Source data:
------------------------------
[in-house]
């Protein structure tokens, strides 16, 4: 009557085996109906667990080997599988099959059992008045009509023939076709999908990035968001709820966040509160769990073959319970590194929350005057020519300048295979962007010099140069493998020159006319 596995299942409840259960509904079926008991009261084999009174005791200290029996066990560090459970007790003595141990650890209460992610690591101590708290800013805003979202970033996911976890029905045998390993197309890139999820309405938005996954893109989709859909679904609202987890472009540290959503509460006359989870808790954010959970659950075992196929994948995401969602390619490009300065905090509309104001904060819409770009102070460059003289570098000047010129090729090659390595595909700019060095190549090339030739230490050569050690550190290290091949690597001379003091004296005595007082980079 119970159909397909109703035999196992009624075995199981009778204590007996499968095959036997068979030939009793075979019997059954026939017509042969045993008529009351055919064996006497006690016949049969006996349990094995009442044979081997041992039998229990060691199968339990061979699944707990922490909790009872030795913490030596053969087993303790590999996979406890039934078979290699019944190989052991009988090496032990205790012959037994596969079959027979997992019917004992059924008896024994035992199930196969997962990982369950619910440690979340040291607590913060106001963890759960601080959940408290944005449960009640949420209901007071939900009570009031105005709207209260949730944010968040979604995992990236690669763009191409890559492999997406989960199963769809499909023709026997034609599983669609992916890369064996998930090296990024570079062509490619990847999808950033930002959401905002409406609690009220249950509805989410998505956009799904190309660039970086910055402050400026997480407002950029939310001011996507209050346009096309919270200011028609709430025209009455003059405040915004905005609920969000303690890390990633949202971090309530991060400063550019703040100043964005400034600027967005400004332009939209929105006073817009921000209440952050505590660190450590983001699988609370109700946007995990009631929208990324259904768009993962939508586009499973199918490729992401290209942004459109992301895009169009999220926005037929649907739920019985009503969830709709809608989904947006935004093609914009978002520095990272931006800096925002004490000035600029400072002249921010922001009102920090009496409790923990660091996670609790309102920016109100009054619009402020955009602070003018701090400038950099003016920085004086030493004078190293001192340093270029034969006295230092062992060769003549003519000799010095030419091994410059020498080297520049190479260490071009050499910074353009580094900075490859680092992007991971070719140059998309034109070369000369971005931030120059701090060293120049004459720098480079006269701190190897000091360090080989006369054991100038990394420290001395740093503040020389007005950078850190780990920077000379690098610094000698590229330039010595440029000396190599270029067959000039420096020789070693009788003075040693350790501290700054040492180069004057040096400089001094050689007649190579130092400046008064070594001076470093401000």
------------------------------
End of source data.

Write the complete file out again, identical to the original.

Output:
[in-house]
């Protein structure tokens, strides 16, 4: 009557085996109906667990080997599988099959059992008045009509023939076709999908990035968001709820966040509160769990073959319970590194929350005057020519300048295979962007010099140069493998020159006319 596995299942409840259960509904079926008991009261084999009174005791200290029996066990560090459970007790003595141990650890209460992610690591101590708290800013805003979202970033996911976890029905045998390993197309890139999820309405938005996954893109989709859909679904609202987890472009540290959503509460006359989870808790954010959970659950075992196929994948995401969602390619490009300065905090509309104001904060819409770009102070460059003289570098000047010129090729090659390595595909700019060095190549090339030739230490050569050690550190290290091949690597001379003091004296005595007082980079 119970159909397909109703035999196992009624075995199981009778204590007996499968095959036997068979030939009793075979019997059954026939017509042969045993008529009351055919064996006497006690016949049969006996349990094995009442044979081997041992039998229990060691199968339990061979699944707990922490909790009872030795913490030596053969087993303790590999996979406890039934078979290699019944190989052991009988090496032990205790012959037994596969079959027979997992019917004992059924008896024994035992199930196969997962990982369950619910440690979340040291607590913060106001963890759960601080959940408290944005449960009640949420209901007071939900009570009031105005709207209260949730944010968040979604995992990236690669763009191409890559492999997406989960199963769809499909023709026997034609599983669609992916890369064996998930090296990024570079062509490619990847999808950033930002959401905002409406609690009220249950509805989410998505956009799904190309660039970086910055402050400026997480407002950029939310001011996507209050346009096309919270200011028609709430025209009455003059405040915004905005609920969000303690890390990633949202971090309530991060400063550019703040100043964005400034600027967005400004332009939209929105006073817009921000209440952050505590660190450590983001699988609370109700946007995990009631929208990324259904768009993962939508586009499973199918490729992401290209942004459109992301895009169009999220926005037929649907739920019985009503969830709709809608989904947006935004093609914009978002520095990272931006800096925002004490000035600029400072002249921010922001009102920090009496409790923990660091996670609790309102920016109100009054619009402020955009602070003018701090400038950099003016920085004086030493004078190293001192340093270029034969006295230092062992060769003549003519000799010095030419091994410059020498080297520049190479260490071009050499910074353009580094900075490859680092992007991971070719140059998309034109070369000369971005931030120059701090060293120049004459720098480079006269701190190897000091360090080989006369054991100038990394420290001395740093503040020389007005950078850190780990920077000379690098610094000698590229330039010595440029000396190599270029067959000039420096020789070693009788003075040693350790501290700054040492180069004057040096400089001094050689007649190579130092400046008064070594001076470093401000």